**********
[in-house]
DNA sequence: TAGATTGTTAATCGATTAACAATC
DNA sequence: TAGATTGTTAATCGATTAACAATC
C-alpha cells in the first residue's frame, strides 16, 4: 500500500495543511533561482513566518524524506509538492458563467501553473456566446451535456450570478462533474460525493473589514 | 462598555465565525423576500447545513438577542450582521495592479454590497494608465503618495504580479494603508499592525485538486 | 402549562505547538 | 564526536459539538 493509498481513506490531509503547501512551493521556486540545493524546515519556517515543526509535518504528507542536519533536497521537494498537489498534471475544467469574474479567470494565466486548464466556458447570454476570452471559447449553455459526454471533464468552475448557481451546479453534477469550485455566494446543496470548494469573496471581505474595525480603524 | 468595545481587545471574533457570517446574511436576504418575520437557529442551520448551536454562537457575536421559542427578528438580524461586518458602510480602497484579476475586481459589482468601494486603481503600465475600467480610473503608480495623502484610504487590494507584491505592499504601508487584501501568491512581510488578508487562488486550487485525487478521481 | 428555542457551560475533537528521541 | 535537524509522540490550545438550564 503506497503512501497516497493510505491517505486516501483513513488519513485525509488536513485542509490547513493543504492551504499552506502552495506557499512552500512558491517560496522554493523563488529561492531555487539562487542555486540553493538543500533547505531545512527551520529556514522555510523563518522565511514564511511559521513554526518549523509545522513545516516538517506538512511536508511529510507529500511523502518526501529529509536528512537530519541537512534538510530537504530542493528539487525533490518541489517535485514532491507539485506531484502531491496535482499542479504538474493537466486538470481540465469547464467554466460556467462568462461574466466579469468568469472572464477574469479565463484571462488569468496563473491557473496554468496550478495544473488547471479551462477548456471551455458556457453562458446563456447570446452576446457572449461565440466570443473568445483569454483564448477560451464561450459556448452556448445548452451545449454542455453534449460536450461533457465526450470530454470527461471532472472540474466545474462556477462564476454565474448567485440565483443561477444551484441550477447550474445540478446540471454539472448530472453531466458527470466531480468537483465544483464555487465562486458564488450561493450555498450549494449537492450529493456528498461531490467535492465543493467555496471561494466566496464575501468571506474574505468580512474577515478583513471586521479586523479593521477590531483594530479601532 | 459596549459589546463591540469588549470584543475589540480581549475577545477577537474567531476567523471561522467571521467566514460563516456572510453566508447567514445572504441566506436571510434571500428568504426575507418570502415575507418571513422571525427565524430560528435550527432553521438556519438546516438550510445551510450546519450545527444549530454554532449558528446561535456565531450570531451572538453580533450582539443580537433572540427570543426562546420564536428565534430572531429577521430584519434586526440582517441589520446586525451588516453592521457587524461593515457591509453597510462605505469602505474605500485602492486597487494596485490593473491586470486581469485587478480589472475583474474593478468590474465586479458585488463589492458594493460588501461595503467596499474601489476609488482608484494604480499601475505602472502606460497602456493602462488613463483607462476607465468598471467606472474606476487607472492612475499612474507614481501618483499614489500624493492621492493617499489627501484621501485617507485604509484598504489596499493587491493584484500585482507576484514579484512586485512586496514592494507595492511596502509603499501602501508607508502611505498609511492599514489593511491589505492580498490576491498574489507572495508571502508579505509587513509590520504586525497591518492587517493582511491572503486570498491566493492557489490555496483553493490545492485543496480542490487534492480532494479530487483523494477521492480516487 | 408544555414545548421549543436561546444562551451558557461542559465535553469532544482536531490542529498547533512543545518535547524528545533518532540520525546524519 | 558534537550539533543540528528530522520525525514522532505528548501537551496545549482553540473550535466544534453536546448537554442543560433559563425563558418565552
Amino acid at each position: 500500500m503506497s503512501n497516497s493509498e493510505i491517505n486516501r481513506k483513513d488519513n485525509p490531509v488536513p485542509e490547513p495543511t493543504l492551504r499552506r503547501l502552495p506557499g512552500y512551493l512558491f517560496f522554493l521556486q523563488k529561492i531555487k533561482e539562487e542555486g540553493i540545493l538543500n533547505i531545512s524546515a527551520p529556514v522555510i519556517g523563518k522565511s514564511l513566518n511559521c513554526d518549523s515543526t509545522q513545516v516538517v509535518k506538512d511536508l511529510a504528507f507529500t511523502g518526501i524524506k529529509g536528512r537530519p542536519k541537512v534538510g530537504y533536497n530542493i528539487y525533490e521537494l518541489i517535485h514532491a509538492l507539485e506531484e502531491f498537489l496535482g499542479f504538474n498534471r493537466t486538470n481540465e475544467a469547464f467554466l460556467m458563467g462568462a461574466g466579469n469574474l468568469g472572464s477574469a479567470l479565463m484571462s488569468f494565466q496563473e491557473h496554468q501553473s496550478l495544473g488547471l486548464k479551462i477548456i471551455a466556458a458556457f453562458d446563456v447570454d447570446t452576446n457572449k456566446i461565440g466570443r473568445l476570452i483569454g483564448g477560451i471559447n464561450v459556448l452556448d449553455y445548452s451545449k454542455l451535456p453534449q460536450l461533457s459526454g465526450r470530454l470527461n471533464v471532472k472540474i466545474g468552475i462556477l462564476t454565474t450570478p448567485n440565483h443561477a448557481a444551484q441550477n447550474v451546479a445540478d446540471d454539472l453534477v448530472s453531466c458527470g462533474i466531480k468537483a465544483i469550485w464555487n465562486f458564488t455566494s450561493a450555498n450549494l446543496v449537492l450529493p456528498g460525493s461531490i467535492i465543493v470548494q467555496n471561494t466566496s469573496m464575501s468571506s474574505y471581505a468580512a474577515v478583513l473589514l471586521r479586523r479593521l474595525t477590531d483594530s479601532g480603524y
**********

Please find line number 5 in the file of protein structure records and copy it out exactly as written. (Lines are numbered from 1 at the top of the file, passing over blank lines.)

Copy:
Amino acid at each position: 500500500m503506497s503512501n497516497s493509498e493510505i491517505n486516501r481513506k483513513d488519513n485525509p490531509v488536513p485542509e490547513p495543511t493543504l492551504r499552506r503547501l502552495p506557499g512552500y512551493l512558491f517560496f522554493l521556486q523563488k529561492i531555487k533561482e539562487e542555486g540553493i540545493l538543500n533547505i531545512s524546515a527551520p529556514v522555510i519556517g523563518k522565511s514564511l513566518n511559521c513554526d518549523s515543526t509545522q513545516v516538517v509535518k506538512d511536508l511529510a504528507f507529500t511523502g518526501i524524506k529529509g536528512r537530519p542536519k541537512v534538510g530537504y533536497n530542493i528539487y525533490e521537494l518541489i517535485h514532491a509538492l507539485e506531484e502531491f498537489l496535482g499542479f504538474n498534471r493537466t486538470n481540465e475544467a469547464f467554466l460556467m458563467g462568462a461574466g466579469n469574474l468568469g472572464s477574469a479567470l479565463m484571462s488569468f494565466q496563473e491557473h496554468q501553473s496550478l495544473g488547471l486548464k479551462i477548456i471551455a466556458a458556457f453562458d446563456v447570454d447570446t452576446n457572449k456566446i461565440g466570443r473568445l476570452i483569454g483564448g477560451i471559447n464561450v459556448l452556448d449553455y445548452s451545449k454542455l451535456p453534449q460536450l461533457s459526454g465526450r470530454l470527461n471533464v471532472k472540474i466545474g468552475i462556477l462564476t454565474t450570478p448567485n440565483h443561477a448557481a444551484q441550477n447550474v451546479a445540478d446540471d454539472l453534477v448530472s453531466c458527470g462533474i466531480k468537483a465544483i469550485w464555487n465562486f458564488t455566494s450561493a450555498n450549494l446543496v449537492l450529493p456528498g460525493s461531490i467535492i465543493v470548494q467555496n471561494t466566496s469573496m464575501s468571506s474574505y471581505a468580512a474577515v478583513l473589514l471586521r479586523r479593521l474595525t477590531d483594530s479601532g480603524y